This is related to the question of the missing middle in American politics. Structurally, the 20 most centrist senators have the power to drive legislation and governance according to their priorities. And there are stories of how it used to be so back in the 1980s and before—how centrists of that day like Bentsen of Texas and Danforth of Missouri were setters of national agendas whom presidents found themselves lobbying more often than the reverse. But over the past two generations that pattern has disappeared completely.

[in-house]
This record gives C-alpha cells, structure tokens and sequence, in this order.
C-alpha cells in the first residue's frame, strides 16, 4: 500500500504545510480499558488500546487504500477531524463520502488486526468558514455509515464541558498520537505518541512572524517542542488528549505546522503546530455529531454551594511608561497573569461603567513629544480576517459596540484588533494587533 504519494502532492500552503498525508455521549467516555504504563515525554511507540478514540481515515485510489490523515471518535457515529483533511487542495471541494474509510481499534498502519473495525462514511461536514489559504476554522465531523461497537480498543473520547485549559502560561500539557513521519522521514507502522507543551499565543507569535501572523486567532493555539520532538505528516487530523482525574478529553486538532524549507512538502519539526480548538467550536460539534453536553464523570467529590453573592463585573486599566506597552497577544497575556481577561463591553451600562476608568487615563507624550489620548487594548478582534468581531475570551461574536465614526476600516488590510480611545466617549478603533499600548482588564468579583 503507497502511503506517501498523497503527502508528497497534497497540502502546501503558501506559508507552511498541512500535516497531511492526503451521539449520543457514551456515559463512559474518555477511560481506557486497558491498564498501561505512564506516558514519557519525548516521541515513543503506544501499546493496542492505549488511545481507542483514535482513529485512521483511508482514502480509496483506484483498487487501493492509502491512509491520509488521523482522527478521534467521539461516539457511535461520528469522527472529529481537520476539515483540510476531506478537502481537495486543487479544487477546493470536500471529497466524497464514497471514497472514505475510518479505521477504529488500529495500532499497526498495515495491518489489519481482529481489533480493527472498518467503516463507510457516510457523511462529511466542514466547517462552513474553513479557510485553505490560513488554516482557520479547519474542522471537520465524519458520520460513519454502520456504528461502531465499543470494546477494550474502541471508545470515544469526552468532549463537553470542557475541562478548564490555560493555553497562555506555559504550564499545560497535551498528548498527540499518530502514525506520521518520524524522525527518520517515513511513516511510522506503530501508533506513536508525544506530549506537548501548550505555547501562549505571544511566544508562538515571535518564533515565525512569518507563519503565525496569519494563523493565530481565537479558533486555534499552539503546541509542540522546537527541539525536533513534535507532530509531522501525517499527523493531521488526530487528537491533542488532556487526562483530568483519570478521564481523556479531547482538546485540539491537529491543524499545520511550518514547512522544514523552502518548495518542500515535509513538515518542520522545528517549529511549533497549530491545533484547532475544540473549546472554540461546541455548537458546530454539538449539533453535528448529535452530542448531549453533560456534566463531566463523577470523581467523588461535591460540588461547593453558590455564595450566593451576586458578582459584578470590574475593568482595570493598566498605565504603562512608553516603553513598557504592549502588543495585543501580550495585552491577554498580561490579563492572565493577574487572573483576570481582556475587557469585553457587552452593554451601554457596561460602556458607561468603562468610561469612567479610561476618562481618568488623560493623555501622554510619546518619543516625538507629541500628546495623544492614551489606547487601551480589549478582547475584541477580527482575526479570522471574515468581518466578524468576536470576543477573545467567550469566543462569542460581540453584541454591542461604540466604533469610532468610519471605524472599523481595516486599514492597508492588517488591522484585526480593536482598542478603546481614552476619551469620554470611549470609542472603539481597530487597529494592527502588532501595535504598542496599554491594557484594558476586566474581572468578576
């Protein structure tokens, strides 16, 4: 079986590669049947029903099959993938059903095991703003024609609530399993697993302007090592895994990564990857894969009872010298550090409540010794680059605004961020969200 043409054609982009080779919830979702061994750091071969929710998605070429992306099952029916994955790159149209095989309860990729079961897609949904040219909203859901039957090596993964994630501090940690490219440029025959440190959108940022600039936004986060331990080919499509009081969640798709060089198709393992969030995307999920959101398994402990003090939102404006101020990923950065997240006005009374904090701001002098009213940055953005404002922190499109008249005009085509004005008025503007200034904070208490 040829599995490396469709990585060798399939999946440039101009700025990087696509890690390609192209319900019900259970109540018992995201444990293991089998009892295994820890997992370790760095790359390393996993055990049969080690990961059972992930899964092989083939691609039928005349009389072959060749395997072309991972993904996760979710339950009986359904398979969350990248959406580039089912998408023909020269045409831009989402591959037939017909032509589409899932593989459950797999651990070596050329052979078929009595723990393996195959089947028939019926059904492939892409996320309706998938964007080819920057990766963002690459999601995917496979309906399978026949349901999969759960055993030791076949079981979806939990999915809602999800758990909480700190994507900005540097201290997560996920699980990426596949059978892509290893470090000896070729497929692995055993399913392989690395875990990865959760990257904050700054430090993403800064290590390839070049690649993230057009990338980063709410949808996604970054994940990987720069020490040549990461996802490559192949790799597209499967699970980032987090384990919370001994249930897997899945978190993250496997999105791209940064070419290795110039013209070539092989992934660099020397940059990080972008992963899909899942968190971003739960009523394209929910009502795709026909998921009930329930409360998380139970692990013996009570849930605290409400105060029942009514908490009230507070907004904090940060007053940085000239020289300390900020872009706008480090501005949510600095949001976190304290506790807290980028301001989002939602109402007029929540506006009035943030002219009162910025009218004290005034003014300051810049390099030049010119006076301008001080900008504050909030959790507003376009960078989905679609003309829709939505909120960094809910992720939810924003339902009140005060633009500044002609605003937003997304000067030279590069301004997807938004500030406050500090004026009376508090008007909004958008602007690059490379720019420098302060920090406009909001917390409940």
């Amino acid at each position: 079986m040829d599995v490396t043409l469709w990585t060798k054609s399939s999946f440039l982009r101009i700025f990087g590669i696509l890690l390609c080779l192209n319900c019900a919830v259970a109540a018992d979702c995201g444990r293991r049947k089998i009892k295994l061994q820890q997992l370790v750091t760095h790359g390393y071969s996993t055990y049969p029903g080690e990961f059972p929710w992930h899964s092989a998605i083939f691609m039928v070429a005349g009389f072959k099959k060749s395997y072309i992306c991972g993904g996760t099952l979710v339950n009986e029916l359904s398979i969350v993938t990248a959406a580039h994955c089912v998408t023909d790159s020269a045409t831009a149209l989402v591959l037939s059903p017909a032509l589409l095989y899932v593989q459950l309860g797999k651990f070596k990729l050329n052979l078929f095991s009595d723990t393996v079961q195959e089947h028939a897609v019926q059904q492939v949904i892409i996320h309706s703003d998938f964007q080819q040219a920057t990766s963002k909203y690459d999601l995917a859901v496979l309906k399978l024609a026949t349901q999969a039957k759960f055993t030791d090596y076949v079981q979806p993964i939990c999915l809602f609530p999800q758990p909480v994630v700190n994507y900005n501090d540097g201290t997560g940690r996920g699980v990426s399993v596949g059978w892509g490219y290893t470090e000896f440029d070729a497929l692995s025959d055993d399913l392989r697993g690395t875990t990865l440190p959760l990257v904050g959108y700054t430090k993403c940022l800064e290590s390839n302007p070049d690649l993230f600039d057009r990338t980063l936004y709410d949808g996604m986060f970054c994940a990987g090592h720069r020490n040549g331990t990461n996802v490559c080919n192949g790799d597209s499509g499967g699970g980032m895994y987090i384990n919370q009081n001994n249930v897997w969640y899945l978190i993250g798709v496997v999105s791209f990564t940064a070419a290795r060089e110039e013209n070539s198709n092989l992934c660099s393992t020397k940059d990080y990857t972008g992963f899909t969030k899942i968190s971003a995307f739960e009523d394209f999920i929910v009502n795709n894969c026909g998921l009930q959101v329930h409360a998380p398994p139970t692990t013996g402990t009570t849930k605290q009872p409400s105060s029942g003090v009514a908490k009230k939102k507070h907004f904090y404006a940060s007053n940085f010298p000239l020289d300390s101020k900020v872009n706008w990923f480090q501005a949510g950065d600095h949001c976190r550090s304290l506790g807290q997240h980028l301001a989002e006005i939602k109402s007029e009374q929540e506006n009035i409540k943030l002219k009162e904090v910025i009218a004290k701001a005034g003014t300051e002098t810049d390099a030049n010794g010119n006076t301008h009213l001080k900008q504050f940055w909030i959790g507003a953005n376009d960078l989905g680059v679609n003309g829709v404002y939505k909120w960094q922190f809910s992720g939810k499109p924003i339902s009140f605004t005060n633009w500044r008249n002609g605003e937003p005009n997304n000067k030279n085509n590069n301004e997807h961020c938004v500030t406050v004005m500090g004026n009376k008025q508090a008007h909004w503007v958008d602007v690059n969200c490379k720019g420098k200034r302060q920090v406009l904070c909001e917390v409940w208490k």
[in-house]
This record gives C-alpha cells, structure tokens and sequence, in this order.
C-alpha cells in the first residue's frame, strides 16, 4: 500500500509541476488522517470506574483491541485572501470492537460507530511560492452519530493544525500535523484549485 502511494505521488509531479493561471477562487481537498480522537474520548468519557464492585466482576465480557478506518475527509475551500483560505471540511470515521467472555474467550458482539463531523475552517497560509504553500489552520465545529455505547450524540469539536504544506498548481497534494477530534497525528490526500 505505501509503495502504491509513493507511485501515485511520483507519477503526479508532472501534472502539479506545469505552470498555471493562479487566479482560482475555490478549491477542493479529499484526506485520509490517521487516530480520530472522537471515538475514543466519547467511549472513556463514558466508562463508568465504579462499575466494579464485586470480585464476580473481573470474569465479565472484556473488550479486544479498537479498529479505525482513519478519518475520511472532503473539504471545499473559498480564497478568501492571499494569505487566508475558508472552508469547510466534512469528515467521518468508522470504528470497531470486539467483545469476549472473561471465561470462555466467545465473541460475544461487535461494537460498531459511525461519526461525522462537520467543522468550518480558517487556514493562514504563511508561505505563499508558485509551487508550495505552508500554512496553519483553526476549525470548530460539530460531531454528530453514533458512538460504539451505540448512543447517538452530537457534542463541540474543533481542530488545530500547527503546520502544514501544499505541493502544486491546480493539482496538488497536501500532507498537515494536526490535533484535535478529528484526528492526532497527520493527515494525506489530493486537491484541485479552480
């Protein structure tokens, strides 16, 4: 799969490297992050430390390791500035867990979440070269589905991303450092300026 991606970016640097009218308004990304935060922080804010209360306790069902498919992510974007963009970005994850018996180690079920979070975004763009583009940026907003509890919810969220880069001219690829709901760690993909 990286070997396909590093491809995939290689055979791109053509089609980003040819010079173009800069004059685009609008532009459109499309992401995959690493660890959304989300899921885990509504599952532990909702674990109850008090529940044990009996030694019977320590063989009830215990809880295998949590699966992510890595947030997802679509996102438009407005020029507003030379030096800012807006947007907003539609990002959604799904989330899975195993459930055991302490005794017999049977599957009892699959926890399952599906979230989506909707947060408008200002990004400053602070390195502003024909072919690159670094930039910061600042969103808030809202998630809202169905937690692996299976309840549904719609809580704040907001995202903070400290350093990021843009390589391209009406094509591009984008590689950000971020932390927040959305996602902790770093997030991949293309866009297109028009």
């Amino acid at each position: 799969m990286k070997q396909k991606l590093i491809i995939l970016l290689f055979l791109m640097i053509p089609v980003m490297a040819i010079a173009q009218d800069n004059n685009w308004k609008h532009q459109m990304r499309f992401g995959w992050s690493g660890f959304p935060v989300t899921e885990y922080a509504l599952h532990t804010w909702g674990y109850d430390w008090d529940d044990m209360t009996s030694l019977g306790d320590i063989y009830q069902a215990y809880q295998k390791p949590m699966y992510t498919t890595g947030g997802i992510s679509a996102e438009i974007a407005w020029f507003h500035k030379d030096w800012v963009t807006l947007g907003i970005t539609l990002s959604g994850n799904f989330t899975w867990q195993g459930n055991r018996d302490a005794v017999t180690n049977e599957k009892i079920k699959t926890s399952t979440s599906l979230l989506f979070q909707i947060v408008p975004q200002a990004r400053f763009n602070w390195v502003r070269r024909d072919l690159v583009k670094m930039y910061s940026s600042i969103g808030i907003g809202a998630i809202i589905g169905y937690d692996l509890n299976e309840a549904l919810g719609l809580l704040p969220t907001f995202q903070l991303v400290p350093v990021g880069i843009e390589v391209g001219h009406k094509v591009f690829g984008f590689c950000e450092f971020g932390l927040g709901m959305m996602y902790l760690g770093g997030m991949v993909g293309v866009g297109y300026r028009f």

Republican centrist senators have turned out, since 1992, to have much more allegiance to whatever the current priorities of their party leaders are than to the norms of centrist governance. Now all the Democratic centrists senators—with the partial exceptions of Sinema and Manchin—appear to have reached the same conclusion: that their job is to support their party leaders to the extent they can without risking their reelection, rather than to be a centrist vote block that drives policy to what it wishes.
This is something that I would like some very smart political scientists to explain to me. I am puzzled. And let me close with that puzzlement.